By David Morales
Cincinnati Country Day Senior
The past few months have certainly been different.

This is quite the way for my senior year to end! When the year started I, like any senior, did not think I would end up finishing my year cooped up in my house, away from my friends, and taking online classes. Yet here we are. A lot of activities I love have been taken away in this crisis: school, seeing my friends, sports. However, not all is bad.

They say you only know how much you love something when it is gone and that is truly the case with school. I miss being able to leave my house and go to school, see friends, talk to teachers face to face, and be able to have fruitful discussions. It is not that online classes don’t lead to interesting conversations sometimes, it’s just not the same. I am also bummed about missing my senior spring. I have looked forward to it since the start of my junior year. I couldn’t wait to know where I’m going to college and have a great spring, but now things have changed. No prom, no senior pranks, no clap out. While great efforts have been put forth, it’s just different.

I miss seeing my friends and fellow students. I miss sitting around during free bells at school and hanging out at lunch with my friends. I miss going to movies and getting wings and burgers. Mostly, I just miss being around them. Friends are people you enjoy being in the presence of, without them physically being there it’s tough to get the same friendship out of it.

Finally, I’m very bummed that sports, both professional and high school have been cancelled. Springtime is great for sports fans all around. There’s the draft in the NFL, MLB is starting, March Madness, and the NHL playoffs to enjoy. Well, not anymore. I don’t only miss watching sports, I miss being able to compete in them. I was really looking forward to the track season this year, I think it would have been a lot of fun. I’ve still been running, but as I’ve stated before it just isn’t the same. I don’t get to complain about workouts with teammates, or have the fun bus rides to meets, or hear Mr. Black (my coach) yelling encouraging words during practice and meets. There’s just a lot about being on a team with your friends and competing that you cannot get once you leave high-school.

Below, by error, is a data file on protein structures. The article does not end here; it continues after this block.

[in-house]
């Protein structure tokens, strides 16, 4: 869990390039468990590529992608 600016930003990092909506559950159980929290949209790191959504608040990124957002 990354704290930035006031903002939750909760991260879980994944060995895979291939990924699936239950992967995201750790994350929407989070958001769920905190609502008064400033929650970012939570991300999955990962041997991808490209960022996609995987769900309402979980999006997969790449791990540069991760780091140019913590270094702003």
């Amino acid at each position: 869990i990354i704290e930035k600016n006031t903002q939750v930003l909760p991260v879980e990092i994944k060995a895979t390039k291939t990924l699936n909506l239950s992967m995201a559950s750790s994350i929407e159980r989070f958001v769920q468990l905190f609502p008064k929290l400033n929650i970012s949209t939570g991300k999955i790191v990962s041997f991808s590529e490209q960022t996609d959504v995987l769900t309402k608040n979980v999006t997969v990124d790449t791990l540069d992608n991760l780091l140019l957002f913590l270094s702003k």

However, not all is bad right now. I know I’ve mentioned a lot about things I’ve lost, as is the focus of many people right now. Honestly, quarantine has given me a lot of things to appreciate. Since I am a senior and will be going out of state for college, I will not get to be around my family as much over the next four years. In this time however, I get to spend a lot of time with them, and them with me. Although my dad is in quarantine in our basement because he works at Cincinnati Children’s, I still talk on the phone with him more than usual. I get to see my mom and sisters at two meals a day instead of one. Also, my grandparents are quarantining with us, so I get to spend extra time with them.

Quarantine has also allowed me to be grateful for the essential workers out there, people who I don’t normally take special notice of in day to day life. There are the doctors and nurses on the frontlines battling to keep their patients, healthy and safe often sacrificing their own health. Also, the people who are keeping us all afloat including grocery clerks, delivery drivers, restaurant employees, electricians, plumbers, and everyone who continues to go to work to support us and keep the country afloat. So next time you see one of these essential workers, don’t forget to thank them for putting themselves at risk, so we can live relatively normally.

So, while COVID-19 has been tough, there have been some positives I’ve drawn from it. There’s no use in being bitter about it taking away parts of my senior year I was looking forward to, because a lot of other people have it a lot worse. This is just a thing where it is what it is, and everyone has to do their part to help stop the spread so we can get back to normal life.